Film Reciprocity Tables

Here you find some Reciprocity tables for the most used Films. (others may follow)
I took the data from the original data sheets of the Film or collected them on other places on the internet.

What is Reciprocity and why do u need this table?

Most of the time, when you plan to do a long-term exposure, longer than one second, you will see the effect of reciprocity.
In simple terms, Reciprocity means, that when you expose your film to the light for (most of the time) longer than one second,
the effect that the light has on the emulsion is reduced. Therefore you have to alter your exposure time to get a correctly exposed image.
Also, reciprocity could take effect, when you expose your image for a shorter time than 1/1000s.

The following tables give you the start time (the exposure time you plan to shoot at) and the corrected time (the altered exposure time).
Really hope this table is helpful for you. Please feel free to share this link. :-)

How to calculate reciprocity correction.

Most film manufacturers provide you with graphs on which you can search for your measured time and then read your corrected time. But most of the time you do not find the exact time you measured, that ´s why some of the manufacturers provide you with the so-called (most of the time) “P factors”.
With that given “P factor” and the following Formula, you can calculate your exact corrected exposure time. Please note, that with some Films, the reciprocity curve is not linear. Means that most of the time the formula only works with higher measured exposure times. Mostly 50s+ (usually you find further information in the datasheet of the Film.)

Here is the Formula.
Tc=TM^p (TC= Time Corrected TM= Time Measured p=1,31 (P is a factor calculated following a range of exposure times) )

Warning: Some of the times were as already mentioned taken from other online resources, some were calculated by myself. I can’t give you any guaranty! Use at own risk!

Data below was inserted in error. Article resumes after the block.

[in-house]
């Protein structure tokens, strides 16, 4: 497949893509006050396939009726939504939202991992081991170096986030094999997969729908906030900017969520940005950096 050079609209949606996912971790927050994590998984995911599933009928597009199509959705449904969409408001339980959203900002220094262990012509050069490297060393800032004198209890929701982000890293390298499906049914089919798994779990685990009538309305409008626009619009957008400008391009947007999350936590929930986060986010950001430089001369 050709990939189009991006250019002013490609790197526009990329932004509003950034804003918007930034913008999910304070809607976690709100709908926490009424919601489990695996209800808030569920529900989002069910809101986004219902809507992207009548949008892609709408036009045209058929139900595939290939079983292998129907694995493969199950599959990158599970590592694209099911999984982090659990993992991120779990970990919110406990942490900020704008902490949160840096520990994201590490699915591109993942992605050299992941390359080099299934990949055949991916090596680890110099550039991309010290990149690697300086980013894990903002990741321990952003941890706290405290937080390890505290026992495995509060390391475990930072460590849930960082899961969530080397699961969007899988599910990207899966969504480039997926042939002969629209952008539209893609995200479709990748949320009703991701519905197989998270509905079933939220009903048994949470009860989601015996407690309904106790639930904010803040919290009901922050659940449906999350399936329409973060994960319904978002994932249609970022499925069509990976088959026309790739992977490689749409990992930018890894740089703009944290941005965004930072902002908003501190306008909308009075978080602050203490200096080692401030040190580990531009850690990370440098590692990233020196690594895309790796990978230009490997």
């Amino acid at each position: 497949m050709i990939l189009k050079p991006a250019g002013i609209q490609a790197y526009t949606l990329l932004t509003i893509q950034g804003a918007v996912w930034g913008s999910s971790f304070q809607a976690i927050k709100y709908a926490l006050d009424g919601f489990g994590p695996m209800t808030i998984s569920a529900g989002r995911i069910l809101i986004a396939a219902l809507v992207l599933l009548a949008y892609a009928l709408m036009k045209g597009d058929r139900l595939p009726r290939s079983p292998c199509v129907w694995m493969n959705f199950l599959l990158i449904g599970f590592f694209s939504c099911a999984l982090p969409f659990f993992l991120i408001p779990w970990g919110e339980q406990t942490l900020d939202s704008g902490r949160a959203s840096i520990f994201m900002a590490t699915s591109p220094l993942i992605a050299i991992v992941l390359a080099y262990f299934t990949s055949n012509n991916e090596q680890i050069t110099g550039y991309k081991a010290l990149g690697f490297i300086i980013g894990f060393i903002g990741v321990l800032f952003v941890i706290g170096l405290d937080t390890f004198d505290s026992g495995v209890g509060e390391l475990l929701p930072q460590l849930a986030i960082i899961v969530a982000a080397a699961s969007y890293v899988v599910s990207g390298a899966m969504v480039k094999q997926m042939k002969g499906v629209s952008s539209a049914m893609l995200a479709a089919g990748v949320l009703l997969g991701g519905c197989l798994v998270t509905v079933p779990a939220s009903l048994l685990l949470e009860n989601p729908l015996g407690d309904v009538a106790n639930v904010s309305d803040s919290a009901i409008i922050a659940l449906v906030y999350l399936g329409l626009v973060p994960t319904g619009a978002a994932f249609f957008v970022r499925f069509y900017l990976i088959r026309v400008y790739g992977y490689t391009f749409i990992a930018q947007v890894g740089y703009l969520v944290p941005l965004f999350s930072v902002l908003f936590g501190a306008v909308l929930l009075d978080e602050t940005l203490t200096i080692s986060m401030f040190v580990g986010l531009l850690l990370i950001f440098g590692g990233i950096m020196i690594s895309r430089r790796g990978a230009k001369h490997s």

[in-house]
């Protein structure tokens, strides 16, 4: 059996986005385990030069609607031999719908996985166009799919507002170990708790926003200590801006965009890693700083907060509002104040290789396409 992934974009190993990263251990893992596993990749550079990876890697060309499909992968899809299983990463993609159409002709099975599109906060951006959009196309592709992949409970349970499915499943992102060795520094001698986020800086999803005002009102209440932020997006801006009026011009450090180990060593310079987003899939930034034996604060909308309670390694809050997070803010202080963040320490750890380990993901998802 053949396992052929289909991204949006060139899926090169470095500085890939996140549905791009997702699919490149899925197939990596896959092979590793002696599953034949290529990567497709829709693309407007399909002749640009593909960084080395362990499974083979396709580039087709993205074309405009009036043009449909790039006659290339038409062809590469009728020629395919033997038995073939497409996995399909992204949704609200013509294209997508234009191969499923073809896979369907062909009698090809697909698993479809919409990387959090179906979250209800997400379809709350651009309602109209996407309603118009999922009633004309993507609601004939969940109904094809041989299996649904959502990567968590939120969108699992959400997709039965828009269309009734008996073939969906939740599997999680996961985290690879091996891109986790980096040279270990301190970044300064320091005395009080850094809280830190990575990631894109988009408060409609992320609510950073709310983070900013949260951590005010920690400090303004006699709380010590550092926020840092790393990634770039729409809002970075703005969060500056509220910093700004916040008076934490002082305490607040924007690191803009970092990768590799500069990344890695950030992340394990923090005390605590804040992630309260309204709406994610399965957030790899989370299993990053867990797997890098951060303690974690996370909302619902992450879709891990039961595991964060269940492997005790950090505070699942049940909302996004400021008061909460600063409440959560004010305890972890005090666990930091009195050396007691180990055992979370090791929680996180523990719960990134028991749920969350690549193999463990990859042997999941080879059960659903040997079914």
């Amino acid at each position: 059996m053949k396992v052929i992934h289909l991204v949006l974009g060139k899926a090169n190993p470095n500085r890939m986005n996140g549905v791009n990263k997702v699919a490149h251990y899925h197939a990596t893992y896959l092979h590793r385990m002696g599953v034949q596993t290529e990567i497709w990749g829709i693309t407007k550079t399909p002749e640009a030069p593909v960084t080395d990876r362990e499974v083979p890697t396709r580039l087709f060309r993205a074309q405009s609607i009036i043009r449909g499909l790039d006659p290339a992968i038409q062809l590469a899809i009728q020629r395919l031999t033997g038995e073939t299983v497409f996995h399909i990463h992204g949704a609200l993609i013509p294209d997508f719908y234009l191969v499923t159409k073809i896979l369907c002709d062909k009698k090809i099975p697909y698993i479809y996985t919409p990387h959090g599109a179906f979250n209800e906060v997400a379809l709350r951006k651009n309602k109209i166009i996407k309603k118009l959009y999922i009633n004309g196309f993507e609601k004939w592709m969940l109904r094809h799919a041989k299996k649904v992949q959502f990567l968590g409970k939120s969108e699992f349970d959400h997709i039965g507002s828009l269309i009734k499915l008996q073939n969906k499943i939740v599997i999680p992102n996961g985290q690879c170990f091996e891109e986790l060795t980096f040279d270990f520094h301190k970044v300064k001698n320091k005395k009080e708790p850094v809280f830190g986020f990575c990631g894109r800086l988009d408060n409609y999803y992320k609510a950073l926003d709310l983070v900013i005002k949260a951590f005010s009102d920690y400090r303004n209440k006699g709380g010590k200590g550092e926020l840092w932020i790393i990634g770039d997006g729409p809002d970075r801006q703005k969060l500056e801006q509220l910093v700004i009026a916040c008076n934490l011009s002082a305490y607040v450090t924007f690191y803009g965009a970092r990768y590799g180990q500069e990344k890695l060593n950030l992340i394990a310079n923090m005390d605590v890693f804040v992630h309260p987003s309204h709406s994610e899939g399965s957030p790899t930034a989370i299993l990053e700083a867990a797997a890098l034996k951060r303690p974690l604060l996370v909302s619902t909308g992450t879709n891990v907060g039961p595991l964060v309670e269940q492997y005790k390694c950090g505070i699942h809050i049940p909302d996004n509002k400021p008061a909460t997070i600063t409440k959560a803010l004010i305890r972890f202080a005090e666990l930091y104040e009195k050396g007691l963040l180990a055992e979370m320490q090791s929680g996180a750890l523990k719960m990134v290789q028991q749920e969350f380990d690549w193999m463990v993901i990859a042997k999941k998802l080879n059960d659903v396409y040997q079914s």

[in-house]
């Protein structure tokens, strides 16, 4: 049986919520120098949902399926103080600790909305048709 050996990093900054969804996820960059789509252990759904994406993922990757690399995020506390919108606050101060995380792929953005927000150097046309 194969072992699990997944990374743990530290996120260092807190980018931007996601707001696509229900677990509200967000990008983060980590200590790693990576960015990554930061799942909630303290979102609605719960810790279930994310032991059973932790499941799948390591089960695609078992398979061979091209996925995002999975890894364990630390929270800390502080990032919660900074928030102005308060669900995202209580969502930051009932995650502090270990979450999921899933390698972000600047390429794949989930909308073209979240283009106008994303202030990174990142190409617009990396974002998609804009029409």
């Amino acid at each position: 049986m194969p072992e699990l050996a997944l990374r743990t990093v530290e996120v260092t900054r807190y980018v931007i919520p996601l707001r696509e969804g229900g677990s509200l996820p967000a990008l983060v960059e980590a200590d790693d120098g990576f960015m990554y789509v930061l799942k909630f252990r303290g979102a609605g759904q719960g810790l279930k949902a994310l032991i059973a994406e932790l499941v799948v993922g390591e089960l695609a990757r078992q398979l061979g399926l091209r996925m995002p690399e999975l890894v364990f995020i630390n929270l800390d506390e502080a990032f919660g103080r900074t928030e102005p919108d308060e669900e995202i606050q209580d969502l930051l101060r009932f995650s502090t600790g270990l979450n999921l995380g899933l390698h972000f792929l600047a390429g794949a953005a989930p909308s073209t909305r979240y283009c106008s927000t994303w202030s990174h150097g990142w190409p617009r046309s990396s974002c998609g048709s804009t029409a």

Kodak´s official Reciprocity Diagram ends at 100sec measured time (1,40min).

Thankfully the friendly support of Kodak, provided me with “P factors” so you will be able to calculate values from 50s+ with that factor.
Note until a measured time of 50s the formula will not work, since until 50s the light curve is not linear. Keep that in Mind. :-)
For Tri-X, the “P factor” is 1.54.

The values of them are calculated using the given “P factor”. I stopped calculating at 20m measured time
since to me it started making no sense to use even longer times.

start time2s3s4s8s10s15s20s30s40s1m1,40m3m?4m?6m?10m?15m?20m?30m?1h?
corrected time481536501,35m2m3,3m5m9m10s20m49m 32s1h 17m2h 24m5h 16m9h 50m15h 20XXXXXX

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Times were taken from another online resource, I could not find an exact table in Kodak´s datasheets.
I calculated the times from 1m with a “P factor” for T-Max 100, which was also given to me, directly by Kodak.
The “P factor” is 1.15

start time2s5s10s15s20s30s1m2m4m10m20m1h
corrected time37152535501m 50s4m 6s9m 6s26m 6s57m 55s3h 24m


For Kodak T-Max 400, I Also got the “P factor” directly from Kodak.
The “P factor” for Kodak T-MAX 400 is 1.24. Also, keep in mind that this value only works from 50s (measured time ) up.

start time1s101520s20s50s1m2m4m10m20m1h
corrected time+1/3stop15sca. 25sca. 25sca. 35s2m 8s2m 40s6m 18s14m 54s46m 25s1h 49m 39s7h 08m


I calculated the times based on the datasheet of Ilford with the following formula also mentioned in the beginning of the article: Tc=TM^p (TC= Time Corrected TM= Time Measured p=1,31 (P is a factor calculated following a range of exposure times, provided by Ilford) )

You can find the Values for the different Ilford film HERE

The Reciprocity calculator app for Ilford gives me extremely different times. So I decided to go with the values directly from Ilford’s data sheet.

start time5s10s15s20s25s30s1m2m4m6m ?10m ?20m ?1h ?
corrected time8s20,4s34,7,6s50,6s1,08m1,26m3,33m8,49m21,52m37,12m1h 12m ?3h 7sec ?12h 39m ?

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Kodak Professional Color Negative Films

For the prof. Kodak colour negative films Kodak tolled me as follows:

“For our professional colour negative films, no filter correction or exposure compensation is required for exposures from 1/10.000 second to 1 second.
For critical applications with longer exposure times, it is best to do some testing under your conditions.”

Mummy 400 (experimental black and white film)

These are some correction times I found during an internet research. I never shot this film so I can not guarantee for them to be 100% right.
Especially between 1- and 10s I recommend further experimentation.

start time1/1000s-1/2s1s10s100s
Time correction1x1.5x (1.5s)6x (60s)8x (800s)
Aperture correction0-1-2.5-3

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